Could You Be Driving A Car With A Recall?

General Motors has recalled more than 15 million cars this year. Alec Gutierrez of Kelley Blue Book tells NPR's Scott Simon what this means if you own a GMC, Chevrolet, Buick or Cadillac.

Copyright © 2014 NPR. For personal, noncommercial use only. See Terms of Use. For other uses, prior permission required.

SCOTT SIMON, HOST:

Lots of people, of course, are on the road this Memorial Day weekend. The big news for many drivers is there's been more GM recalls. General Motors has recalled some 15 million cars, trucks, and SUVs around the world this year. The spokesman for the National Highway Traffic Safety Administration, also known as NHTSA, told Reuters that faulty ignition switches may have led to more than 13 deaths previously reported.

If you bought your vehicle from a dealer, GM will notify you. But if you bought your car from a previous owner, Alec Gutierrez of Kelly Blue Book says you've got to be vigilant.

ALEC GUTIERREZ: If you haven't heard the news and you suspect that you might be impacted, we recommend going to either GM's website, calling your local dealer, heading to NHTSA's website. They usually do a pretty good job of tracking and making available information on all current and open recalls. But if you think you might be impacted, we recommend checking one of those sources to see if you need to head to the dealership.

SIMON: I suspect the answer to this is no, but just to nail it down, if you bring in your car for an authorized repair and they have to hold it for a day or two, do you get a loaner car? I'm almost fighting back the laughter at the thought.

GUTIERREZ: It's actually going to depend on the specific vehicle being recalled in your dealer, really. Honestly, in a lot of cases, if you ask for a loaner car, the dealer will try and take care of you. They want to ensure that you maintain that loyalty to the brand and that you're likely to come back and purchase another Chevrolet product or another product from the same brand in the future.

Now specific to the ignition switch recall, GM did commit publicly to issue loaners for those that have a Cobalt or another vehicle that was a part of that recall specifically. So if you fall under that camp, you should be able to get a loaner if you ask for it.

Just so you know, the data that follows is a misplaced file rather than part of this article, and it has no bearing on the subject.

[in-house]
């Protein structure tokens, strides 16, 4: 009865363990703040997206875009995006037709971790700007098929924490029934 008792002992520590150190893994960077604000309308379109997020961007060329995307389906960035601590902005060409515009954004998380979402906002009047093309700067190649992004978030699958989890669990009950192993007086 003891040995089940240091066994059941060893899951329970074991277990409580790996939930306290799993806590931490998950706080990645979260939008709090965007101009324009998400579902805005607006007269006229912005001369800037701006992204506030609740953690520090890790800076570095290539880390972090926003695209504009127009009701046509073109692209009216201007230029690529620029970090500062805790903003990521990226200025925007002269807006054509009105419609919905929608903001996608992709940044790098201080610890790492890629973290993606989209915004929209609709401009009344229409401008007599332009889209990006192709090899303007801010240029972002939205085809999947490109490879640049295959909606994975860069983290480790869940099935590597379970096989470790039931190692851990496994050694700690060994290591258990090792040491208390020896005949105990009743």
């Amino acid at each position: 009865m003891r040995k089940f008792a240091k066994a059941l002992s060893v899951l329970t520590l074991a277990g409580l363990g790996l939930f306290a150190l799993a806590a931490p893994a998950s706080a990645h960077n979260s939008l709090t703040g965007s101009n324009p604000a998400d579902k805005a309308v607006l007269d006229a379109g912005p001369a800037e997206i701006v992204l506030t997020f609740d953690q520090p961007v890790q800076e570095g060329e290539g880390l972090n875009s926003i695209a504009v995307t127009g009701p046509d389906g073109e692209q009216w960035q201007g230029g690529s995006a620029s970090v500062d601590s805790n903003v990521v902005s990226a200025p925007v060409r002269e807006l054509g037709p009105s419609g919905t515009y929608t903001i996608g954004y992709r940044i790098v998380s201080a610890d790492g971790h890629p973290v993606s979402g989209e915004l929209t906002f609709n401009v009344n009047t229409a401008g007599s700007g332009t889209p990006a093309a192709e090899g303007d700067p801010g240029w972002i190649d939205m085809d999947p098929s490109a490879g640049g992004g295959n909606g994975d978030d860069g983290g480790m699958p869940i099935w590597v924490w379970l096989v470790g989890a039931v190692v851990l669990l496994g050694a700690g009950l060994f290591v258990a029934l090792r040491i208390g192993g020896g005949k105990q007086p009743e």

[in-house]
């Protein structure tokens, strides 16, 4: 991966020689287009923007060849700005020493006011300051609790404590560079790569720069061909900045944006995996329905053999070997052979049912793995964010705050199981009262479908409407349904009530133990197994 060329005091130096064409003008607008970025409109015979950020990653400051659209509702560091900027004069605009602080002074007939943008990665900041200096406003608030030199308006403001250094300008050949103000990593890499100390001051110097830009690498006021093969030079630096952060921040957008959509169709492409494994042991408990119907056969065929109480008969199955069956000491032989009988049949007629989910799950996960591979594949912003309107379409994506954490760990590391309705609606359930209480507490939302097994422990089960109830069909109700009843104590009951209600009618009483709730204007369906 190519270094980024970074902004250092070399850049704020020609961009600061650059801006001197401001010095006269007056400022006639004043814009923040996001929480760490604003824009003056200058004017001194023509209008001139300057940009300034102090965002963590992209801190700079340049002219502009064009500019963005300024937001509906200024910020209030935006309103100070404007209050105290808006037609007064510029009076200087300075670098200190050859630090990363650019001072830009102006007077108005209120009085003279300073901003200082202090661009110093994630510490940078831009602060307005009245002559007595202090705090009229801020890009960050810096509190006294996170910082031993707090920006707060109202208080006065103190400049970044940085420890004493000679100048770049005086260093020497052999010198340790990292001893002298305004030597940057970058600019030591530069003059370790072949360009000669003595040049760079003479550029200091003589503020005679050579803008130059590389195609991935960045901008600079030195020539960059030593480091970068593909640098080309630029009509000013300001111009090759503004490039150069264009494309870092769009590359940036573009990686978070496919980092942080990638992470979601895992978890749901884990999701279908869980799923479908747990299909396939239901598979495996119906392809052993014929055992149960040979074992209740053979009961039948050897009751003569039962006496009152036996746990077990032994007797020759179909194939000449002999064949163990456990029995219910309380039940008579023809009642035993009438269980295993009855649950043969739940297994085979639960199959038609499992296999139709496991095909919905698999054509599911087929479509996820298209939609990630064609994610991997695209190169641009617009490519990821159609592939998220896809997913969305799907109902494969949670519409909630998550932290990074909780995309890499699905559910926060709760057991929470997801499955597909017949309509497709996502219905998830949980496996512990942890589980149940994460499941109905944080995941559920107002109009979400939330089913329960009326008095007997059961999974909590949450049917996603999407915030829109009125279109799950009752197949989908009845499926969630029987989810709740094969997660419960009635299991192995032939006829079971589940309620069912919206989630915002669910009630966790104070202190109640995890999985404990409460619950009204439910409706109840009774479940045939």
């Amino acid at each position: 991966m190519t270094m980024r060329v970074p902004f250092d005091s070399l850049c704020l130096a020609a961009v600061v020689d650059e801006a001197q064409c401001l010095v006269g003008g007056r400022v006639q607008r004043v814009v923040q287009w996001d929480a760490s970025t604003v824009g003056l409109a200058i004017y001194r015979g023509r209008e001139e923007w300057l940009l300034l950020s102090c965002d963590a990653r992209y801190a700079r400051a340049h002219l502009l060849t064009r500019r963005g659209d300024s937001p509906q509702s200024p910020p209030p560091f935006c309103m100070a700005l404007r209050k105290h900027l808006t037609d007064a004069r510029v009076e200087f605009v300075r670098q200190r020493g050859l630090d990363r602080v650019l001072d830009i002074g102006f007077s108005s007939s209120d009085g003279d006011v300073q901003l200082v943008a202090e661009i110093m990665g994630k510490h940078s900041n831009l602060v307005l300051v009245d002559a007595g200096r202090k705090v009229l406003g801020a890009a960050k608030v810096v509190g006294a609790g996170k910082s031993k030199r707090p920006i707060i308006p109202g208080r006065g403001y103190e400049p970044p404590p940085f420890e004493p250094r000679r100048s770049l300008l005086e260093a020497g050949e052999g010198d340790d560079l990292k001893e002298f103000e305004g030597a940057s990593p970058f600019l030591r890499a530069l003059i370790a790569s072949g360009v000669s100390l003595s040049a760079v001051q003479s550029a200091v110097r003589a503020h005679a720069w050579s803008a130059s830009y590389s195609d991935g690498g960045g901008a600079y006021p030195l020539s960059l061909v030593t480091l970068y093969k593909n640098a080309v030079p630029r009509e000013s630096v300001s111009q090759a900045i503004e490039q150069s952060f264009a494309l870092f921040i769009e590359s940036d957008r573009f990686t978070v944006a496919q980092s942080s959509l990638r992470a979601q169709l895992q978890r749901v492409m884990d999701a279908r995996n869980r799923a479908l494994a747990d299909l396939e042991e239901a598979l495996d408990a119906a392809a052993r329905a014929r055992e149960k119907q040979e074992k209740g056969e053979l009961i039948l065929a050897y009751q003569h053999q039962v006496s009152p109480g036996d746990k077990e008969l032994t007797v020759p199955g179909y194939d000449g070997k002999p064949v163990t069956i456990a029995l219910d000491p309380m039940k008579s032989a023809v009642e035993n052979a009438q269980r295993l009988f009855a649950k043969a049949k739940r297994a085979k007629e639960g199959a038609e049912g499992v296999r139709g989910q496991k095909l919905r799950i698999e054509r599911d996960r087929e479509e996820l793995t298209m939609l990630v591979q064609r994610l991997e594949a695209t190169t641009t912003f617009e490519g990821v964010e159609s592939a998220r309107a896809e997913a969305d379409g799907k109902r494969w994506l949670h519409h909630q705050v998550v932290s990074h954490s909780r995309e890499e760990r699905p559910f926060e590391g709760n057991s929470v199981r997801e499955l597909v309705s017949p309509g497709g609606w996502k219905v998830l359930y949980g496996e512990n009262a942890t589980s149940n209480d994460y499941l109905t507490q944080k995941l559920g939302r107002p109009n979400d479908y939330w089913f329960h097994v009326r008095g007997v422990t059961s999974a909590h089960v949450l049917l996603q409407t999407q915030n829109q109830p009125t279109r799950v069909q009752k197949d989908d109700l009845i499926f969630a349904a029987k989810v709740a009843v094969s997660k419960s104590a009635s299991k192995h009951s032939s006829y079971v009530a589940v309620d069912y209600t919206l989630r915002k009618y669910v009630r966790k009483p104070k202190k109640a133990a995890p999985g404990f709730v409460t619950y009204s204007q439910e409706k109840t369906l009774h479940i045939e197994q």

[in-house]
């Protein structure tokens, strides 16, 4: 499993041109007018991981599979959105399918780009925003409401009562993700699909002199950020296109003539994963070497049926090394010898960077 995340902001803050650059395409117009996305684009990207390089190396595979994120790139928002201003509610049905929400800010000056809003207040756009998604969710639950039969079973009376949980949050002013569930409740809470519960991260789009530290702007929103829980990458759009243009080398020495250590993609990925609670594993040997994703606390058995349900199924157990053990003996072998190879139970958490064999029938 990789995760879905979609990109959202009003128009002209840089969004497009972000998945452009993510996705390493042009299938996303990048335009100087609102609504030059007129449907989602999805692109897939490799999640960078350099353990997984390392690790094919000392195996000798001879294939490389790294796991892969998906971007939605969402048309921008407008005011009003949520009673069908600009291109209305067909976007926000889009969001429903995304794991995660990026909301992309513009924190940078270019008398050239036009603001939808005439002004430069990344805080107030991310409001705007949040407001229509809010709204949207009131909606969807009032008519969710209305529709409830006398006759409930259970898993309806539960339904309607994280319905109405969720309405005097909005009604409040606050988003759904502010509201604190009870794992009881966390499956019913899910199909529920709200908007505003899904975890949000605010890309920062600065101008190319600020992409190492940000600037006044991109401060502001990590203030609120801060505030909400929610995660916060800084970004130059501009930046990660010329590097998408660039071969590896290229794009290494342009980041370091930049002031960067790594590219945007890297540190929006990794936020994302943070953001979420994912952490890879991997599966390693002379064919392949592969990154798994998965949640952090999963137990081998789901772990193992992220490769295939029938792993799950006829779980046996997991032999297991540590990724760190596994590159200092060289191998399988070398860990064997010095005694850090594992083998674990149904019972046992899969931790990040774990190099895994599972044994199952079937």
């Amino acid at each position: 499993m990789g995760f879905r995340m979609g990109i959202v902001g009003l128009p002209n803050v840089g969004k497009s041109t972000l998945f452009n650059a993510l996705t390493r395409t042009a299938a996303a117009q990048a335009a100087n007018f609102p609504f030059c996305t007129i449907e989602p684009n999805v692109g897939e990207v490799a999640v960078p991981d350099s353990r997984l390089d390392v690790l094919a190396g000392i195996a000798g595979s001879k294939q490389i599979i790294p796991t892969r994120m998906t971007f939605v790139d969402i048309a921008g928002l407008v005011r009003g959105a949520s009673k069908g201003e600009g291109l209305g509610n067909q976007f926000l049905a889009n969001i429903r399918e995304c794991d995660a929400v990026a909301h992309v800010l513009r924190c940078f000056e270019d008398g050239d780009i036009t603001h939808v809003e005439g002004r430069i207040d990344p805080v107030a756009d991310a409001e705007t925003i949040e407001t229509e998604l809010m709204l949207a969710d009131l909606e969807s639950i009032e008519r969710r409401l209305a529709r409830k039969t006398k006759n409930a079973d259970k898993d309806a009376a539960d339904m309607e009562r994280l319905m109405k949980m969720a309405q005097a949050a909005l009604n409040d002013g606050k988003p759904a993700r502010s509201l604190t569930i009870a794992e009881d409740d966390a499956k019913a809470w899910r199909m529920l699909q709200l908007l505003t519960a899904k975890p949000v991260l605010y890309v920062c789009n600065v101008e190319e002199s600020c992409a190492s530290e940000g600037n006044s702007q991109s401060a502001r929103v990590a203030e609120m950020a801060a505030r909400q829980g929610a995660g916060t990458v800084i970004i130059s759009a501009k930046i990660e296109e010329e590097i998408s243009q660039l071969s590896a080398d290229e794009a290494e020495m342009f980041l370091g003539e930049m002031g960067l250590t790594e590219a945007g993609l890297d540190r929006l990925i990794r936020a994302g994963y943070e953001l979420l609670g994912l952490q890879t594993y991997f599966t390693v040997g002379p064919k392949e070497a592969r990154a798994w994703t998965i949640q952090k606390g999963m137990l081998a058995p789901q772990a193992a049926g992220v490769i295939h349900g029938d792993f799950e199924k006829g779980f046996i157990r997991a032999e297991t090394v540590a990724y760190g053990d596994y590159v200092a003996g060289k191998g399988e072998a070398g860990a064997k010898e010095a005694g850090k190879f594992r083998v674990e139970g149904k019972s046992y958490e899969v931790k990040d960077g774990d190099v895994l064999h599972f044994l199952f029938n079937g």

SIMON: And that raises the question - Memorial Day is also, I gather, a big time for car sales. This can't be good publicity for GM.

GUTIERREZ: I agree. On the surface, this would not be good publicity for GM. But if the trend that we've see occur over the past couple of months holds true - and that's where GM continues to post very, very solid sales results - last month they saw seven percent year-over-year improvement in terms of new car sales volume, which beat the industry average - I would suspect that GM is actually going to see another strong month, which is surprising to myself and to you. But consumers do not seem to be alerted based on what they've heard and continue to buy GM products.

SIMON: What's the lesson of that, do you think, Mr. Gutierrez? Is it just that there is overall such trust in the GM brand, or is the lesson that any publicity helps as long as they spell it right, GM being pretty easy to spell, or something else?

GUTIERREZ: Really, I think it comes down to the fact that consumers have become somewhat desensitized to the nature of recalls in general. We've seen so many recalls over the last several years. Last year alone, I think, there were north of 22 million vehicles recalled in the U.S. alone.

Consumers tend to view these recall actions as proactive by the manufacturer, in terms of them ensuring that the vehicles that they sold are going to remain of high quality and remain safe on the road. So consumers seem to be able to look past recalls and just continue to buy whatever best meets their needs or their budget.

SIMON: Alec Gutierrez of the Kelly Blue Book. Thanks very much for being with us. May I put it this way, good motoring to you this weekend, sir.

GUTIERREZ: And the same to you.

Copyright © 2014 NPR. All rights reserved. No quotes from the materials contained herein may be used in any media without attribution to NPR. This transcript is provided for personal, noncommercial use only, pursuant to our Terms of Use. Any other use requires NPR's prior permission. Visit our permissions page for further information.

NPR transcripts are created on a rush deadline by a contractor for NPR, and accuracy and availability may vary. This text may not be in its final form and may be updated or revised in the future. Please be aware that the authoritative record of NPR's programming is the audio.

Comments

 

Please keep your community civil. All comments must follow the NPR.org Community rules and terms of use, and will be moderated prior to posting. NPR reserves the right to use the comments we receive, in whole or in part, and to use the commenter's name and location, in any medium. See also the Terms of Use, Privacy Policy and Community FAQ.